Oye, rubia: ¡La Cucaracha!

Oye, rubia: ¡La Cucaracha!

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Summer in Madrid has but one fatal flaw…the cockroaches. Blogger Kristen Bernardi on trying to smite the critters that just...won’t...die.

The heat in Madrid brings the masses out onto the streets; sipping sangria on terrazas and digging through rebajas bins in every shop.

Little do we know, while we’re out enjoying ourselves, that’s when the cockroaches invade.

On late nights out, you can see them scuttling across your path. Big ones, small ones; brown ones, black ones. They gain strength from lapping up spilled calimocho in the streets of Malasaña.

They’re gross enough on the sidewalk, but when you return home to see them scurrying along your countertop, it’s enough to make your skin crawl.

Madrid cockroaches (cockrileños?) do not discriminate. They are capable of invading even the poshest of flats, in the highest of high-rises. Even if you keep your kitchen crumb-free and your windows closed, if your neighbours do not, they will find their way in and make themselves at home.

I’m from the country, so while I had plenty of experience with a variety of big ole’ bugs, I had never personally encountered a cockroach until I moved to Madrid.

My first apartment in Delicias was infested. Elderly cockroaches probably told tales of all the flat’s previous tenants, passing down the stories for generations to come. It was the cockroach Ritz Carlton.

I may have been imagining it, but I swear when I’d turn on the lights, I could hear the little clickety-click noises as they run into hiding.

Cockroach shown actual size

Disgusting. But shockingly, this was not the biggest problem.

My dear flatmate was too squeamish to squish them. She couldn’t bear “the crunch”, she said, of their hard exterior against the sole of her flip-flop.

So, as an alternative to smooshing them, she would take a juice glass – and trap them. And then, she would wait.

Fun fact: it can take two to three days for a cockroach trapped under a drinking glass to die. At first they try to climb up the sides, but eventually they accept their fate and a couple days later, I’d find them legs up in their glass coffins, having fought the good fight and ultimately lost.

One day I walked in the door parched from the July heat. I went to the kitchen and opened the cupboards, only to find that there wasn’t a glass to be found. With a sense of foreboding, I went into the sitting room.

It was a cockroach holocaust. Our sitting room looked like a mini torture chamber. On every flat surface was an overturned glass with a prisoner trapped underneath, each in a different stage of duress. The stabby music from the movie Psycho played in my head. Reee! Reee! Reeeee!

This had to stop.

I bought anti-cucaracha spray. It didn’t work. I tried killing a single cockroach, skewering it on a toothpick and propping it up in the rug, Vlad the Impaler-style. “Let this be a lesson to you aallll,” I would shout. But they took no notice.

Finally, I called in the big guns. My friend Judith is from Louisiana. The state of Louisiana is largely swampland, and subsequently, the bugs there are roughly the size of a Fiat. Judith would know what to do.

And she did.

Expatica readers, I pass the following cockroach-smiting ‘recipe’ onto you. It works. Nay, it is the only thing that I’ve found that works.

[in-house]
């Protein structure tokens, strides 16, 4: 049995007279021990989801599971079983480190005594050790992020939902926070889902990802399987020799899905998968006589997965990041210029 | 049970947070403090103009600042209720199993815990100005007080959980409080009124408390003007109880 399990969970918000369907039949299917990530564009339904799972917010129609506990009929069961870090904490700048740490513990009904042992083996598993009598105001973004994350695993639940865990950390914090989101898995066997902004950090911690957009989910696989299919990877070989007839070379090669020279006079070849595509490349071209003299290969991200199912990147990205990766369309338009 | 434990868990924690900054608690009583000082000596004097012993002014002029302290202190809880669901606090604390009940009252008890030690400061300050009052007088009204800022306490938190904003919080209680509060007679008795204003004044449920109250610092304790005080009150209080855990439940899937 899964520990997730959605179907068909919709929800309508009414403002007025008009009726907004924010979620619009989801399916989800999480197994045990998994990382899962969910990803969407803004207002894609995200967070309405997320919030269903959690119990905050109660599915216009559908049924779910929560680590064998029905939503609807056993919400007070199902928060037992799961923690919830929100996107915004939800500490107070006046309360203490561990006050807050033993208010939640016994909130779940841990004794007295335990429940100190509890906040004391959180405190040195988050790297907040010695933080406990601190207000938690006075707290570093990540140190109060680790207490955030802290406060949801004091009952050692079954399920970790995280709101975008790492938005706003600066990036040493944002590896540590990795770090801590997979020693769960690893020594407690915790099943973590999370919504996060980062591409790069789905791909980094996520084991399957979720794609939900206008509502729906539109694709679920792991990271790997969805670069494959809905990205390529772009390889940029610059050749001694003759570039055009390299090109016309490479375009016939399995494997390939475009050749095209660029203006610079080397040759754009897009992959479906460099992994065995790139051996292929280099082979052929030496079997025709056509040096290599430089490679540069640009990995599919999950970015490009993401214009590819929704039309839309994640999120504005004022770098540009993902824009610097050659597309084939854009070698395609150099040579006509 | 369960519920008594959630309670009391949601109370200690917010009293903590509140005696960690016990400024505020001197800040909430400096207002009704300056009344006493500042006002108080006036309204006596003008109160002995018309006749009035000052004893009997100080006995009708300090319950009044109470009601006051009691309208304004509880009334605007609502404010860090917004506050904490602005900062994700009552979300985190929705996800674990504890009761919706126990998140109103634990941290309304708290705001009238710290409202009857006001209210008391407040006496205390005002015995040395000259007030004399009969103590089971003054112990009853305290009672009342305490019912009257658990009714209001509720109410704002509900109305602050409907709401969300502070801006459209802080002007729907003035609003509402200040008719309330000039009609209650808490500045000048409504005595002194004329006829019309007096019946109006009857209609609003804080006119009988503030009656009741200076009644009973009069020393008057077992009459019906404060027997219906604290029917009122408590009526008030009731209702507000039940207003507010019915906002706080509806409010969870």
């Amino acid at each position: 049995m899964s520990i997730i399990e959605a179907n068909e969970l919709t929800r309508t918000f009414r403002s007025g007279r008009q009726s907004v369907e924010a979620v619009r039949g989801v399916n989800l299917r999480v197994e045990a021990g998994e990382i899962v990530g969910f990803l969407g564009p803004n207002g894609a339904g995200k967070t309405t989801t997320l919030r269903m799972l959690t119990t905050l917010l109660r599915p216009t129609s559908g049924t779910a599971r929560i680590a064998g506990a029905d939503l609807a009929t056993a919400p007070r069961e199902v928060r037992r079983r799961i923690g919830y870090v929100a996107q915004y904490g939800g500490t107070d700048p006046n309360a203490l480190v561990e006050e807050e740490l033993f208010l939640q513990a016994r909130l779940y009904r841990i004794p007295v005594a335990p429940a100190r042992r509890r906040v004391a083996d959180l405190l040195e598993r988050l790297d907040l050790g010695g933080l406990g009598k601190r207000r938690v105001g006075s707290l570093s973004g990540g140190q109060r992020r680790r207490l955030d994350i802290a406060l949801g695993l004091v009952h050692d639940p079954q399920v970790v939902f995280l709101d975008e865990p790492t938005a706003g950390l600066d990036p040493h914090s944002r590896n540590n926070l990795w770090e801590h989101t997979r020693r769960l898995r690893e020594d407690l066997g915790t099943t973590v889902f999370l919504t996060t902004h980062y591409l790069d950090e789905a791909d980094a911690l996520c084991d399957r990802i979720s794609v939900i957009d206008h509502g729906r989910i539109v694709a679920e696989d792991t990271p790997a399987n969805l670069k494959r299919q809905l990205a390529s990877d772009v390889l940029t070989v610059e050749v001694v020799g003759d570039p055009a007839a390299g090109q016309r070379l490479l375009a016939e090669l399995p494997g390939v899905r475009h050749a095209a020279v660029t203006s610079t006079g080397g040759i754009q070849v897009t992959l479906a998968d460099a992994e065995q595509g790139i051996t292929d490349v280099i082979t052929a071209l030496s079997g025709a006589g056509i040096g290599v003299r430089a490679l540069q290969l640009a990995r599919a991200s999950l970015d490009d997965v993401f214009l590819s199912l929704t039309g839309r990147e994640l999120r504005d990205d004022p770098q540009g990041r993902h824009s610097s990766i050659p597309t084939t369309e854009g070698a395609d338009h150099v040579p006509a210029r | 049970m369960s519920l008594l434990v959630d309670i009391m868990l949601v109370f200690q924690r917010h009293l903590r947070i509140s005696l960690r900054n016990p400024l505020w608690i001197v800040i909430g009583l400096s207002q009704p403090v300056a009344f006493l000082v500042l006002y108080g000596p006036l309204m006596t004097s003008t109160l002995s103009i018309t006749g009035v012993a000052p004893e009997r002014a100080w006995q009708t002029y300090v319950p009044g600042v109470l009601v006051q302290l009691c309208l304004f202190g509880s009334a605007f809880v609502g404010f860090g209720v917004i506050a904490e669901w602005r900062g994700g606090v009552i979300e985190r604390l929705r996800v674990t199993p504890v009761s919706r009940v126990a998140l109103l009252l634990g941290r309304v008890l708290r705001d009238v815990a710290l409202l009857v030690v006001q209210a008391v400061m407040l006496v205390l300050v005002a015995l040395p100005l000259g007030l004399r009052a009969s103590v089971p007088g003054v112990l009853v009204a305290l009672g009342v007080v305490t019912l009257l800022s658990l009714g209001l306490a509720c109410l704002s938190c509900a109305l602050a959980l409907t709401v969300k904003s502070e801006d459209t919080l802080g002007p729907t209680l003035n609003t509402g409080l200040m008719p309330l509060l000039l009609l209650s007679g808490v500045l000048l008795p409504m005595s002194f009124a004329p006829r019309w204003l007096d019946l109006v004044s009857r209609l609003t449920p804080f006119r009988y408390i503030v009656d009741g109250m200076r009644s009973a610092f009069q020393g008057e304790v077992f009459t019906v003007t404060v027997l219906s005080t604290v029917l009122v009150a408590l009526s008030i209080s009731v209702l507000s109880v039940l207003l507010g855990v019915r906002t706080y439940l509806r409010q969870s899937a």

Other than the odd run-in with one of the slick little bastards toddling across Plaza Chueca, my life has been cockroach-free ever since. R.I.P., little fellas!

Materials:

- Five to 10 small plastic* cups (depending on the terror alert level of your cockroach infestation.)
- 1 part borax powder
- 1 part flour
- 1 zip-lock style sandwich bag
- water

  1. Cut off the top 2/3 of the cups. (They should be rather shallow, so that the cockroaches can climb in AND MEET THEIR DOOM.)
  2. Place a measure of the borax powder in a zip-lock style bag (about 1/2 cup should do).
  3. Place an equal measure of flour in the bag.
  4. Add enough water so that the mixture becomes a thick paste, like wet cement. Close the bag and mush it around with your hands to make sure it’s mixed thoroughly.
  5. Cut off a bottom corner of the bag, and pipe the mixture into the cups until they are nearly filled to the brim.
  6. Place the cups in strategic dark corners around your house. Bid the cockroaches farewell.

*Don’t use paper cups – they’ll disintegrate from the borax.

Unlike just using straight borax powder, which my expert says cockroaches have ‘evolved past’ and therefore avoid, this mixture is a one-two punch. The cockroaches are attracted to the flour. They eat it and carry it back to their homes, distributing it to the other cockroaches. That’s when the borax does its trick. A day or two after setting out the cups, you may see a sluggish or dead cockroach or two, but after a week, you will once again be the only resident of your flat. All future cockroaches will avoid your flat like the plague.


Victory!

Kristen Bernardi / Expatica
photo credit: Neil T, Tomás Fano and Kristen Bernardi

Kristen Bernardi is an American journalist living in Madrid. She has contributed to various travel publications including Fodor's, TimeOut, The Insider's Guide, Spain Magazine and InMadrid, and most recently assisted in 2008 Spanish presidential election coverage for CNN International. She is on a constant search for the perfect tortilla española, and will consider returning to US soil once the Pittsburgh Pirates make the World Series. Kristen writes a blog, Oye, rubia, on a wide range of topics for Expatica on fortnightly Fridays.

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